|Publication number||US5296195 A|
|Application number||US 07/956,049|
|Publication date||Mar 22, 1994|
|Filing date||Oct 2, 1992|
|Priority date||Dec 23, 1985|
|Also published as||DE3684707D1, EP0250565A1, EP0250565B1, US5162236, WO1987003966A1|
|Publication number||07956049, 956049, US 5296195 A, US 5296195A, US-A-5296195, US5296195 A, US5296195A|
|Inventors||Wings S. Pang, Peter Kan, George K. Shibata|
|Original Assignee||Beckman Instruments, Inc.|
|Export Citation||BiBTeX, EndNote, RefMan|
|Patent Citations (16), Non-Patent Citations (2), Referenced by (50), Classifications (26), Legal Events (4)|
|External Links: USPTO, USPTO Assignment, Espacenet|
This is a division of the application Ser. No. 07/512,036, filed Apr. 30, 1990 and issued as U.S. Pat. No. 5,162,236.
The invention relates generally to immunochemistry analyzing apparatus and methods and particularly to rate nephelometric techniques for analyzing precipitate forming reactions between antigens and antibodies.
Certain analytes, such as proteins, in body fluids may be detected by monitoring chemical reaction between the analytes and antibodies produced in goats, rabbits, etc. In particular, polyvalent protein antigens in sera may react with their corresponding antibodies to produce precipitates. Such antibodies are called precipitins, and their reactions are called immunoprecipitin reactions. In these reactions the amount of precipitate is a function of either the antibody concentration or the antigen concentration, depending upon the relative concentrations of the antigen and antibody.
Nephelometry involves measuring the intensity of light scattered by particles in suspension in a cell when a beam of light is passed through the cell. Rate nephelometry is the monitoring of the rate of change of the amount of light scattered as a reaction proceeds. The resulting complexing and consequent changing scattered light intensity occurs at a rate that increases gradually at first. The rate then increases rapidly until it reaches a peak rate before it decreases to zero as either the antibody or the antiqen is depleted.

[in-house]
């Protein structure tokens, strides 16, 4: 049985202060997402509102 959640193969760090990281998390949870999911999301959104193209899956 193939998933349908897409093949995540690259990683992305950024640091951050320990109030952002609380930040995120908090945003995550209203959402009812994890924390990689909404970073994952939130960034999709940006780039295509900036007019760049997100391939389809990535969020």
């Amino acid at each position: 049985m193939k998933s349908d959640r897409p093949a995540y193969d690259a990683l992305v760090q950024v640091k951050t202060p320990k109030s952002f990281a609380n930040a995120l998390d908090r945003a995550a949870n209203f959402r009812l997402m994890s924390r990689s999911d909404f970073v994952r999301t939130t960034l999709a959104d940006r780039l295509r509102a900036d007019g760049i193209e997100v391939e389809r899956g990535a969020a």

The analyzer electronics derives the peak value of the rate of change from the scattered light signal. For these purposes, an antigen-antibody immunoprecipitin reaction is conducted in an optically transparent sample container or vial. An excitation system directs a beam of light into the sample container, and a detection system measures light scattered at a forward angle from the precipitate. The detected nephelometric, or light scatter, signal is differentiated to provide a function indicated of the rate. The peak value of the rate is indicative of the concentration of the desired antigen or antibody.
Although less sensitive than enzyme immunoassay, fluorescent immunoassay and radioimmunoassay, nephelometry and rate nephelometry provide the most convenient and direct method for measuring most clinically significant proteins. Nephelometric measurements require no labels and provide direct real time monitoring of the antigen-antibody reaction.
The basis for nephelometric determination of antigens and antibodies is the formation of molecular aggregates when the bivalent antibody molecules combine with multivalent antigen molecules. When the connections of the antigens and antibodies are near equivalence, considerable cross linking occurs between the molecules. Antibody molecules bridge between antigen molecules to link several antigen molecules and many antibody molecules into large molecular aggregates that from a precipitate.
These molecular aggregates, after attaining molecular weights of about 3 million or greater, scatter an appreciable amount of light, which may be monitored with various means for detecting light. When the antibody is present in considerable excess, only small scattering centers develop because each antigen tends to have its sites saturated with antibody molecules. The probability that a single antibody molecules will from a bridge between two antigen molecules is small. The reaction forms complexes of the form Ag(Ab)m, where Ag represents the antigen, Ab represents the antibody and m is the valency of the antigen; but larger complexes do not form. No precipitation occurs in extreme antibody excess.
In the case of antigen excess, each antibody molecule has both of its sites occupied by different molecules. Complexes of the form (Ag)2 Ab form, but there are insufficient antibody molecules to bridge between the antigen molecules to form a cross linked lattice.